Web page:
Magnetron sputtering is an easily scaleable technology already used by glass manufacturers for other types of coatings.

The materials are scratch resistant and very durable and would be effective for the full 25 year warranty offered by PV module manufacturers.

The work was funded by the Engineering and Physical Sciences (EPSRC) Supergen SuperSolar Hub.


Story Source:

The above story is based on materials provided by University of Loughborough. Note: Materials may be edited for content and length.


Cite This Page:

University of Loughborough. "Scientists come up with method of reducing solar panel glare." ScienceDaily. ScienceDaily, 15 April 2014. <www.sciencedaily.com/releases/2014/04/140415084419.htm>.
University of Loughborough. (2014, April 15). Scientists come up with method of reducing solar panel glare. ScienceDaily. Retrieved July 30, 2014 from www.sciencedaily.com/releases/2014/04/140415084419.htm
University of Loughborough. "Scientists come up with method of reducing solar panel glare." ScienceDaily. www.sciencedaily.com/releases/2014/04/140415084419.htm (accessed July 30, 2014).

Share This




More Earth & Climate News

Wednesday, July 30, 2014

Featured Research

from universities, journals, and other organizations


Featured Videos

from AP, Reuters, AFP, and other news services

Raw: Thousands Flocking to German Crop Circle

Raw: Thousands Flocking to German Crop Circle

AP (July 30, 2014) Thousands of people are trekking to a Bavarian farmer's field to check out a mysterious set of crop circles. (July 30) Video provided by AP
Powered by NewsLook.com
In Virginia, the Rise of a New Space Coast

In Virginia, the Rise of a New Space Coast

AP (July 30, 2014) Every summer, tourists make the pilgrimage to Chincoteague Island, Va. to see wild ponies cross the Assateague Channel. But, it's the rockets sending to supplies to the International Space Station that are making this a year-round destination. (July 30) Video provided by AP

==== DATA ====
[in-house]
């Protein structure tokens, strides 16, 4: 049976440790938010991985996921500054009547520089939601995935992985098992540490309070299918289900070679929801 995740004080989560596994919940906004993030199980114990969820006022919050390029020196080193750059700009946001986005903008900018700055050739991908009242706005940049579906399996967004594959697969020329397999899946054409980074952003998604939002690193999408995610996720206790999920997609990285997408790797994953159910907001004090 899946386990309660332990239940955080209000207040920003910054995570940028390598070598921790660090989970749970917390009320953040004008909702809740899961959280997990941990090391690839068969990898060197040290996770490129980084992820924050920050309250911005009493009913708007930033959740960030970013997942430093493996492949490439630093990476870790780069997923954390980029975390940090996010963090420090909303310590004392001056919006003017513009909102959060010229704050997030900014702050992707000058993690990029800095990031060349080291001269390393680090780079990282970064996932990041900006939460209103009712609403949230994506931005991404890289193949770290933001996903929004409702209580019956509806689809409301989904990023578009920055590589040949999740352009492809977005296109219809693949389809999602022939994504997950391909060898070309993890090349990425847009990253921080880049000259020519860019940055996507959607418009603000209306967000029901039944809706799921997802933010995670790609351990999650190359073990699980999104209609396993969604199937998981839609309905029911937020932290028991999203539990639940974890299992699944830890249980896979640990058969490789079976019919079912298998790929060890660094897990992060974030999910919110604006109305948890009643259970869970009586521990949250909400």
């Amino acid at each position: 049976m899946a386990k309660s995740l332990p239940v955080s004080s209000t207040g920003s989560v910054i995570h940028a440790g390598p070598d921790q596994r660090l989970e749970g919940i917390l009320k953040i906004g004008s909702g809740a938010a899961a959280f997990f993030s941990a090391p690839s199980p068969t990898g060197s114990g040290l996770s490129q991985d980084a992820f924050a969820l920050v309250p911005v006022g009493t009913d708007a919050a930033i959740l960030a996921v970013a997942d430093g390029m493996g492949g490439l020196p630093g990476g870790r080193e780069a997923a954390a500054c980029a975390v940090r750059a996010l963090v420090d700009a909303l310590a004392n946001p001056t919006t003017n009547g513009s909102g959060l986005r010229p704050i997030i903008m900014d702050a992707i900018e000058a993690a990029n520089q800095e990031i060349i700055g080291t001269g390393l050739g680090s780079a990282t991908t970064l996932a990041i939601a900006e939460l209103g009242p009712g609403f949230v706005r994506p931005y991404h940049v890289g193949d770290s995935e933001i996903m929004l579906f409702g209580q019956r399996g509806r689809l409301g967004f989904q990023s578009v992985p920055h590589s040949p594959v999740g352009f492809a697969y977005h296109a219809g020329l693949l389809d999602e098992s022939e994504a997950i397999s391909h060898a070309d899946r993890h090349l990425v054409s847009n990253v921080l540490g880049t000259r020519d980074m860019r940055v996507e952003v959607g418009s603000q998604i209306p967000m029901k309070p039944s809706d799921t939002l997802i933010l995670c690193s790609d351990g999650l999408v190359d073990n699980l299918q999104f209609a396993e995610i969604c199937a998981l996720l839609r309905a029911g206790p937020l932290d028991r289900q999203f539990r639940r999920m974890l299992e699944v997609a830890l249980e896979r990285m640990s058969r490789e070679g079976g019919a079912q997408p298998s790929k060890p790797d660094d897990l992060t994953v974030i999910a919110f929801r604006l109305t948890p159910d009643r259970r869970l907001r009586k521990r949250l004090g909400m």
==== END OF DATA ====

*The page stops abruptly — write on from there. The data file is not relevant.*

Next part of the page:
Powered by NewsLook.com
Climate Change Could Cost Billions, According To White House

Climate Change Could Cost Billions, According To White House

Newsy (July 29, 2014) A report from the White House warns not curbing greenhouse gas emissions could cost the U.S. billions. Video provided by Newsy
Powered by NewsLook.com
Climate Change Could Cost Billions According To White House

Climate Change Could Cost Billions According To White House

Newsy (July 29, 2014) A report from the White House warns not curbing greenhouse gas emissions could cost the U.S. billions. Video provided by Newsy
Powered by NewsLook.com

Search ScienceDaily

Number of stories in archives: 140,361

Find with keyword(s):
Enter a keyword or phrase to search ScienceDaily for related topics and research stories.

Save/Print:
Share:

Breaking News:
from the past week

In Other News

... from NewsDaily.com

Science News

Health News

Environment News

Technology News



Save/Print:
Share:

Free Subscriptions


Get the latest science news with ScienceDaily's free email newsletters, updated daily and weekly. Or view hourly updated newsfeeds in your RSS reader:

Get Social & Mobile


Keep up to date with the latest news from ScienceDaily via social networks and mobile apps:

Have Feedback?


Tell us what you think of ScienceDaily -- we welcome both positive and negative comments. Have any problems using the site? Questions?
Mobile: iPhone Android Web
Follow: Facebook Twitter Google+
Subscribe: RSS Feeds Email Newsletters
Latest Headlines Health & Medicine Mind & Brain Space & Time Matter & Energy Computers & Math Plants & Animals Earth & Climate Fossils & Ruins